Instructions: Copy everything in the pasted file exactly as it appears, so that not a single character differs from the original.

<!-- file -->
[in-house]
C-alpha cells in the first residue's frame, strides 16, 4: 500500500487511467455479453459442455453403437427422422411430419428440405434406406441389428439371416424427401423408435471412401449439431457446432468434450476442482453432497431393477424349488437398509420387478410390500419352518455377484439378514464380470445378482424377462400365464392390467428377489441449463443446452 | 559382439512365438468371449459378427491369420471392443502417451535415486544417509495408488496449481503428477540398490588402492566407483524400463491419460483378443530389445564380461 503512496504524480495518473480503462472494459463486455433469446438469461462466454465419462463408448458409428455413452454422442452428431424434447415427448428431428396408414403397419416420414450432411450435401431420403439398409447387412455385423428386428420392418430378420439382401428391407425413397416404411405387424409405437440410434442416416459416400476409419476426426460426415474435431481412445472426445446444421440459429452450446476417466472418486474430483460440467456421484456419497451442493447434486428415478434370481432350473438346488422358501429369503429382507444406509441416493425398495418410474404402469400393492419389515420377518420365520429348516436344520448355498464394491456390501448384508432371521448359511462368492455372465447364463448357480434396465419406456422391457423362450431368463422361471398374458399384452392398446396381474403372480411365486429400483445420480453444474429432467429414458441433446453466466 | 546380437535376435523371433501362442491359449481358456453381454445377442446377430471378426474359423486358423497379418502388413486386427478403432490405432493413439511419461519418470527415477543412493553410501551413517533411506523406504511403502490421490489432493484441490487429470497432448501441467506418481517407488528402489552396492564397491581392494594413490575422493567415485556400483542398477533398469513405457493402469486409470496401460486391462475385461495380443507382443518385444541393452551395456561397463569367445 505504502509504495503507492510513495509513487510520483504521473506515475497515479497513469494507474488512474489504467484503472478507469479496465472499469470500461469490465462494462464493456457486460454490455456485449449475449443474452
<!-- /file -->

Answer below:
[in-house]
C-alpha cells in the first residue's frame, strides 16, 4: 500500500487511467455479453459442455453403437427422422411430419428440405434406406441389428439371416424427401423408435471412401449439431457446432468434450476442482453432497431393477424349488437398509420387478410390500419352518455377484439378514464380470445378482424377462400365464392390467428377489441449463443446452 | 559382439512365438468371449459378427491369420471392443502417451535415486544417509495408488496449481503428477540398490588402492566407483524400463491419460483378443530389445564380461 503512496504524480495518473480503462472494459463486455433469446438469461462466454465419462463408448458409428455413452454422442452428431424434447415427448428431428396408414403397419416420414450432411450435401431420403439398409447387412455385423428386428420392418430378420439382401428391407425413397416404411405387424409405437440410434442416416459416400476409419476426426460426415474435431481412445472426445446444421440459429452450446476417466472418486474430483460440467456421484456419497451442493447434486428415478434370481432350473438346488422358501429369503429382507444406509441416493425398495418410474404402469400393492419389515420377518420365520429348516436344520448355498464394491456390501448384508432371521448359511462368492455372465447364463448357480434396465419406456422391457423362450431368463422361471398374458399384452392398446396381474403372480411365486429400483445420480453444474429432467429414458441433446453466466 | 546380437535376435523371433501362442491359449481358456453381454445377442446377430471378426474359423486358423497379418502388413486386427478403432490405432493413439511419461519418470527415477543412493553410501551413517533411506523406504511403502490421490489432493484441490487429470497432448501441467506418481517407488528402489552396492564397491581392494594413490575422493567415485556400483542398477533398469513405457493402469486409470496401460486391462475385461495380443507382443518385444541393452551395456561397463569367445 505504502509504495503507492510513495509513487510520483504521473506515475497515479497513469494507474488512474489504467484503472478507469479496465472499469470500461469490465462494462464493456457486460454490455456485449449475449443474452